The hospice, which has been at the heart of the city for more than 100 years, will achieve its aim by extending the hours of its Hospice at Home service, which cares for people at end of life in their own homes, updating its day service and introducing new clinics.
An expert in providing care to people with a range of conditions including motor neurone disease and multiple sclerosis, John Taylor will also expand its non-cancer provision, ensuring more people with terminal illnesses can receive help when, how and where they need it.
Hospice CEO Penny Venables said: “We are really proud of our three year strategy which will help us achieve our mission of a compassionate and dignified death for all.
“We know that John Taylor Hospice can make all the difference as people approach end of life and we are determined to ensure that care is available for more and more people in the future.”
The strategy document, which is available to view or download on the hospice website also sets out the hospice’s plans to increase income by opening shops and supporting fundraisers in organising events.
“Like most hospices, we receive funding from the NHS but we also need the financial support of people and businesses to ensure we can provide the care we know local families need,” said Penny.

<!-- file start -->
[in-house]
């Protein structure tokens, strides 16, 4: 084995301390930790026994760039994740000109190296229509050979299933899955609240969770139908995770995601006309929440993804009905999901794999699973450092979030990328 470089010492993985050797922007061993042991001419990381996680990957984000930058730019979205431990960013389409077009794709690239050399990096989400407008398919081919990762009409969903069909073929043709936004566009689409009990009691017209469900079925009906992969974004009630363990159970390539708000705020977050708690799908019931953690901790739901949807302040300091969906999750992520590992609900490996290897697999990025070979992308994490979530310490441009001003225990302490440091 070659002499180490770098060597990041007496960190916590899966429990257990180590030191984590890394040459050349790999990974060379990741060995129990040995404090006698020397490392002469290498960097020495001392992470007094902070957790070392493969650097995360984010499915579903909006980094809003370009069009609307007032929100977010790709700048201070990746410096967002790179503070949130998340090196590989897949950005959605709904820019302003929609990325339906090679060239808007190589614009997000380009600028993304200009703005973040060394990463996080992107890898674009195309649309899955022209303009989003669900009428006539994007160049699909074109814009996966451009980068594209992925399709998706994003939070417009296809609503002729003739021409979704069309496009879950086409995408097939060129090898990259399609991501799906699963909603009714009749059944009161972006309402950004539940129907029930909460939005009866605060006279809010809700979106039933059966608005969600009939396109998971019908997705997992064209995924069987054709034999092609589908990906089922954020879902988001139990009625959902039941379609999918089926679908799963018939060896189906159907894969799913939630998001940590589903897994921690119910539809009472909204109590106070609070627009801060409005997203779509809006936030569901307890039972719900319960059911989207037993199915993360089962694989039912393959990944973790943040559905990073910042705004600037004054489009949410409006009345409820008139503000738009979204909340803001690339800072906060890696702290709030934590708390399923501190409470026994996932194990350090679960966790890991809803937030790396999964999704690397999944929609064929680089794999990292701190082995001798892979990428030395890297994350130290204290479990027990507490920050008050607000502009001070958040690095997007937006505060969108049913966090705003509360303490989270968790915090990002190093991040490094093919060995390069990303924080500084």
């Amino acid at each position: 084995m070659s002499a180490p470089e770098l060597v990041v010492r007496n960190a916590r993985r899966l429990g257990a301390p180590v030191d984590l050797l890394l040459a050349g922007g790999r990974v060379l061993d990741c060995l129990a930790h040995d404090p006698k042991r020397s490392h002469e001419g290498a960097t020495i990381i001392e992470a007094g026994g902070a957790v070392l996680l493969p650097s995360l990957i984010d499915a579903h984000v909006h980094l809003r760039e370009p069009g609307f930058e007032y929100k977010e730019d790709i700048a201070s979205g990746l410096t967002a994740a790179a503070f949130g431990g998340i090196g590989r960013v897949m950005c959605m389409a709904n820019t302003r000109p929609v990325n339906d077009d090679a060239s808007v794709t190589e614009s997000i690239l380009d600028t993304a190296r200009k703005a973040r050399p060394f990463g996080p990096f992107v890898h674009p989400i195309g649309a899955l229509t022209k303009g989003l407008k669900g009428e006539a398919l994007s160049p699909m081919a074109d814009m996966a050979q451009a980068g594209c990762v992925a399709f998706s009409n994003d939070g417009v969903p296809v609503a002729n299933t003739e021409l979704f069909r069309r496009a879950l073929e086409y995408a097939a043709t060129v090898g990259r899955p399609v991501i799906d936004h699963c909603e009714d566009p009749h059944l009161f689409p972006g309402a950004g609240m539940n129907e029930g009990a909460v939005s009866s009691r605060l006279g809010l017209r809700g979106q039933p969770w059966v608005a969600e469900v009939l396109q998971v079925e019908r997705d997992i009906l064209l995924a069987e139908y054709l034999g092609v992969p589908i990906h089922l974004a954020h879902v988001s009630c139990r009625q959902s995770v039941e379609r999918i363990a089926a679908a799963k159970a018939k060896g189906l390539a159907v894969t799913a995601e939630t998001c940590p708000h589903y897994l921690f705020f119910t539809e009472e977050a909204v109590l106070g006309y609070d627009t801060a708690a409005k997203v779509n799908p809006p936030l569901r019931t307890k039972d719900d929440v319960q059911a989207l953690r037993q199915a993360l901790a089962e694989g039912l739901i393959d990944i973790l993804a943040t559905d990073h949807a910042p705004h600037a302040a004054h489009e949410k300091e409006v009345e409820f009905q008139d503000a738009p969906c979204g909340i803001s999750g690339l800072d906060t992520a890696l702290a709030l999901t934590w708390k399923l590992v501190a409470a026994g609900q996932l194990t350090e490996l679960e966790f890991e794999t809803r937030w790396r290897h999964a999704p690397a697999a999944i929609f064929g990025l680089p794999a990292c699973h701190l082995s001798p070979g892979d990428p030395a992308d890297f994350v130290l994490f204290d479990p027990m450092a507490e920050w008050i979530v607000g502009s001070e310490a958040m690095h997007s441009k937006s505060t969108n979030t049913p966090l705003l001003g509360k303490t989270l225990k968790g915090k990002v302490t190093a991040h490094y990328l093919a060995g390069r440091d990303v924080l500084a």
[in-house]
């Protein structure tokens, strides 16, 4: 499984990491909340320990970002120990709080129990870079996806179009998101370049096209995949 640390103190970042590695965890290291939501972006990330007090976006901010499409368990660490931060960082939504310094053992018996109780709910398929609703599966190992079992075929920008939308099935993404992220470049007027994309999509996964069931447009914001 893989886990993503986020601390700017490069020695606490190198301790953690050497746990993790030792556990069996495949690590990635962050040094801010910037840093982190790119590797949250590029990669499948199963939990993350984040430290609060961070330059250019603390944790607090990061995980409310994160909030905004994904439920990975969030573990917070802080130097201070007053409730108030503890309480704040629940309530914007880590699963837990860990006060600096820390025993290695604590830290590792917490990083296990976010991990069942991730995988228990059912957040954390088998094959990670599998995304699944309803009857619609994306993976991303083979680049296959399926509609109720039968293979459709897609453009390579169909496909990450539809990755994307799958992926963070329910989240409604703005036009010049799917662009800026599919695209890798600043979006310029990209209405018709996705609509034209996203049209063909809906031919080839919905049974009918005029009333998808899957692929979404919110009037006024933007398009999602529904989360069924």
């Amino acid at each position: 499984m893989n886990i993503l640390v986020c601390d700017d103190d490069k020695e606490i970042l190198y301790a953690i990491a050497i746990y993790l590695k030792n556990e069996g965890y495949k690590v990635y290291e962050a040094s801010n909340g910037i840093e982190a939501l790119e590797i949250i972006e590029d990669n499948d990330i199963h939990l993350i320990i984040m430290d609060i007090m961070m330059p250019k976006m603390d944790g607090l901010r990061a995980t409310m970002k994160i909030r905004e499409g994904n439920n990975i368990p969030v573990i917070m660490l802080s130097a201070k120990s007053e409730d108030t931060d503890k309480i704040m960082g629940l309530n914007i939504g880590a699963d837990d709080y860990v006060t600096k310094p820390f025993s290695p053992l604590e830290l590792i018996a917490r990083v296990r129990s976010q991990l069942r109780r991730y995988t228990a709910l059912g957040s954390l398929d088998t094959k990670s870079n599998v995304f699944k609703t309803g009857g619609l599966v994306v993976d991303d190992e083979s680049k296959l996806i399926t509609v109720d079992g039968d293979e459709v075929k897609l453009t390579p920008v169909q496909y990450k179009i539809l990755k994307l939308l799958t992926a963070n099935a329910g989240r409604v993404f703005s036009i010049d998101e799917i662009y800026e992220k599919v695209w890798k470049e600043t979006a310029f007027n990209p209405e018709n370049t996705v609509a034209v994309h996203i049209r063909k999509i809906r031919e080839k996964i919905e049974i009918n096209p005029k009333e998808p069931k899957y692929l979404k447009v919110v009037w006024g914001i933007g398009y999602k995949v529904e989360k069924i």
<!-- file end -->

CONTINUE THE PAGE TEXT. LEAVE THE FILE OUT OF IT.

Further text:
And John Taylor, which was a pathfinder for the national Hospice UK Open Up Hospice Care campaign last year, is also committed to changing society’s perceptions around death and dying.
“The more society talks about death and dying, the more people will demand specialist care which meets their needs,” added Penny. “As a hospice, we have an essential part to play locally and nationally in ensuring end of life care remains a critical part of healthcare funding. We’re also building partnerships with other health providers including hospices to meet local need.”
John Taylor Hospice was founded in 1910 and became part of the NHS in 1948, becoming independent in 2011. It provides care for local families at its hospice in Erdington and in the local community.
Services include its In-Patient Unit, Living Well Centre (which provides day services), Well-Being Service and Community Teams including Physiotherapists, Occupational Therapists, Pharmacists and Patient and Family Support Worker.
Penny added: “Our mission is to provide specialist care for people living with a terminal illness and their families and we need to respond to an every changing health environment. The Way Ahead – Our Three Year Strategic Plan provides us with the tools to do that. It is an exciting time for us and we look forward to the changes we will be making to bring our specialist care to more local families.”